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n South African Law Journal - Protecting parties from ambush : some recommendations on discovery in children's court litigation : notes

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Abstract

Pre-trial discovery for achieving the disclosure of evidence between parties is commonly utilised in civil litigation. Each party has the right to call on others to specify which relevant documents and other recorded evidence they possess and/or intend to use at the trial. In instances where the rules of procedure allow it, they may also be required to reveal such evidence for inspection and copying. Thus, the purpose of discovery is to permit 'each party knowledge of, and eventual access to' evidentiary material 'in possession of an opposing party that might be relevant to the trial' (S Peté, D Hulme, M du Plessis & O Sibanda (2011) 227 (hereafter 'Peté et al')). This avoids parties being taken by surprise, fosters transparency and co-operation, and eliminates disputes where evidence is unassailable ( 1949 (3) SA 1081 (SR) at 1083; Peté et al op cit at 227). It also saves expense and court time by avoiding adjournments and other delays, narrows the issues in dispute, and is conducive to matters being resolved on the merits and not as a result of tactical manoeuvrings (Law Reform Commission of Western Australia 'Disclosure' (Chapter 13) in (1999) available at , accessed on 25 April 2011).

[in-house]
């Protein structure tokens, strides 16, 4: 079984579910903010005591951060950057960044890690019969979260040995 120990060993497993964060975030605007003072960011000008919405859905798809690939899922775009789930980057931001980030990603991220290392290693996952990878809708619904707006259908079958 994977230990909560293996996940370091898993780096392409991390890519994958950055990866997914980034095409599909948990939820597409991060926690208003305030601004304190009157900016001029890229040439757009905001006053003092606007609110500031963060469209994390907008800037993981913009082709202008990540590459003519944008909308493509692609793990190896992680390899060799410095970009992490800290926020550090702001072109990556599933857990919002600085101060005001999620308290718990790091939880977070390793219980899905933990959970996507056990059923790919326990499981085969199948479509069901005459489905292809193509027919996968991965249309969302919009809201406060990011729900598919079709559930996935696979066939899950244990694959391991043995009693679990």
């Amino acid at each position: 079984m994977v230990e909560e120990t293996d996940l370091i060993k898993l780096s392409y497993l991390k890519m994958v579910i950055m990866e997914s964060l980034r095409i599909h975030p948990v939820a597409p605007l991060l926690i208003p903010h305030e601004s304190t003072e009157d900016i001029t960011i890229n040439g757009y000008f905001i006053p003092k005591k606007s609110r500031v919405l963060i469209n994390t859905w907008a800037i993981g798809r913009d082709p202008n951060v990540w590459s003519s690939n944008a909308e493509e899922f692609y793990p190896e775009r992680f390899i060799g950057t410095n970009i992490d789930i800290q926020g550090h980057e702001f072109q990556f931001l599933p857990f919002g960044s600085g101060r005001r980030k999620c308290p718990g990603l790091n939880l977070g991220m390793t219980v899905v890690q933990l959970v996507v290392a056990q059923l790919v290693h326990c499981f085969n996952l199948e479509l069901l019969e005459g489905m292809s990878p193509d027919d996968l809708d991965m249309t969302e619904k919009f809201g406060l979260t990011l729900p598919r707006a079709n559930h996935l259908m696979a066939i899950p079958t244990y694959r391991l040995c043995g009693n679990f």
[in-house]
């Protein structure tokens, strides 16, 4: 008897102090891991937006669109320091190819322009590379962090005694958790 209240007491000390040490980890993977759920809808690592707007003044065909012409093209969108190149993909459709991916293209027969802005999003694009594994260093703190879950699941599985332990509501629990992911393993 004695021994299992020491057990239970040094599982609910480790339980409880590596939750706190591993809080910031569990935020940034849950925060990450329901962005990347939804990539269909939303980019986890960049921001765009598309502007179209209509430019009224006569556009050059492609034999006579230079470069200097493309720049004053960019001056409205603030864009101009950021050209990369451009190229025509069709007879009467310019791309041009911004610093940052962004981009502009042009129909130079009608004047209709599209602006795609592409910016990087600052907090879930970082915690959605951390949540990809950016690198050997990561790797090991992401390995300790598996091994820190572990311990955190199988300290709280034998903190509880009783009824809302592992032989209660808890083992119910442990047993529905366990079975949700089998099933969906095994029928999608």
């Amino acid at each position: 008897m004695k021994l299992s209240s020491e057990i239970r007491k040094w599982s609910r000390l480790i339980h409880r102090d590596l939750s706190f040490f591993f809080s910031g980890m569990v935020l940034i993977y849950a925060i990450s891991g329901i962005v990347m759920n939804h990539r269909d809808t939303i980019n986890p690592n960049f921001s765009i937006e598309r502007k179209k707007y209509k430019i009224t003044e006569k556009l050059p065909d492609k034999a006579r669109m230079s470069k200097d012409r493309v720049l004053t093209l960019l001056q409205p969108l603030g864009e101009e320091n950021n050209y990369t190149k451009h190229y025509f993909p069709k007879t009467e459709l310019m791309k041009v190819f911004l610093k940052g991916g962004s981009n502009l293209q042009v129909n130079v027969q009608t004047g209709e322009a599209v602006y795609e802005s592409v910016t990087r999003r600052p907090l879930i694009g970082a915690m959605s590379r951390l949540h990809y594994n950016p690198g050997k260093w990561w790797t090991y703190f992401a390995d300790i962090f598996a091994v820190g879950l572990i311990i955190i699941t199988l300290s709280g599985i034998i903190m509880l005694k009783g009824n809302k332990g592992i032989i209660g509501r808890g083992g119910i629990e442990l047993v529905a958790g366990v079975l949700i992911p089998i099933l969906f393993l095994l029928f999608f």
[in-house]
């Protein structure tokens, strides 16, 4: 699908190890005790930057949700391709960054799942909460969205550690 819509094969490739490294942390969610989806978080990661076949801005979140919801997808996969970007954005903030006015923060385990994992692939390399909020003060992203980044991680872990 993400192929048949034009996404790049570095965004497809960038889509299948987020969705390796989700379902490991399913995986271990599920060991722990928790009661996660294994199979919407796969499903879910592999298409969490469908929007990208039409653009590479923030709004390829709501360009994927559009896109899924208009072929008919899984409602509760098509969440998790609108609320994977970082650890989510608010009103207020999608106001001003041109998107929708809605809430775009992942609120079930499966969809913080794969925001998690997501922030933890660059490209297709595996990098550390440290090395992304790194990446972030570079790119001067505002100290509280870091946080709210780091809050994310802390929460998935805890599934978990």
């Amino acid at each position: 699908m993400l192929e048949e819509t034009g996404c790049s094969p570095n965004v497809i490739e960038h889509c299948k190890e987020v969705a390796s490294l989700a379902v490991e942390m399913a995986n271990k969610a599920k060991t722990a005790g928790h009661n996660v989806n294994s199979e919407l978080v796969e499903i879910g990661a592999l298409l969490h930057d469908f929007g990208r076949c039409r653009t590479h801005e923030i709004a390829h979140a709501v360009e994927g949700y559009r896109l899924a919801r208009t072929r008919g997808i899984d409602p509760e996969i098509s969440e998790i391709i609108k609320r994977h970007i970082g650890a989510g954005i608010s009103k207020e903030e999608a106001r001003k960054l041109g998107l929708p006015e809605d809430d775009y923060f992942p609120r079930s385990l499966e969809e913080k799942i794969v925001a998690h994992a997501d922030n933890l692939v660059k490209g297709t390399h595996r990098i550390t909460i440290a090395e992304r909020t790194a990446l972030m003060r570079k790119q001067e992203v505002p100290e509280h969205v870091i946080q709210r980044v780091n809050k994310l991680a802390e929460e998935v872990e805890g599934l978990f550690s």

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/content/ju_salj/128/4/EJC54000
2011-01-01
2016-12-02
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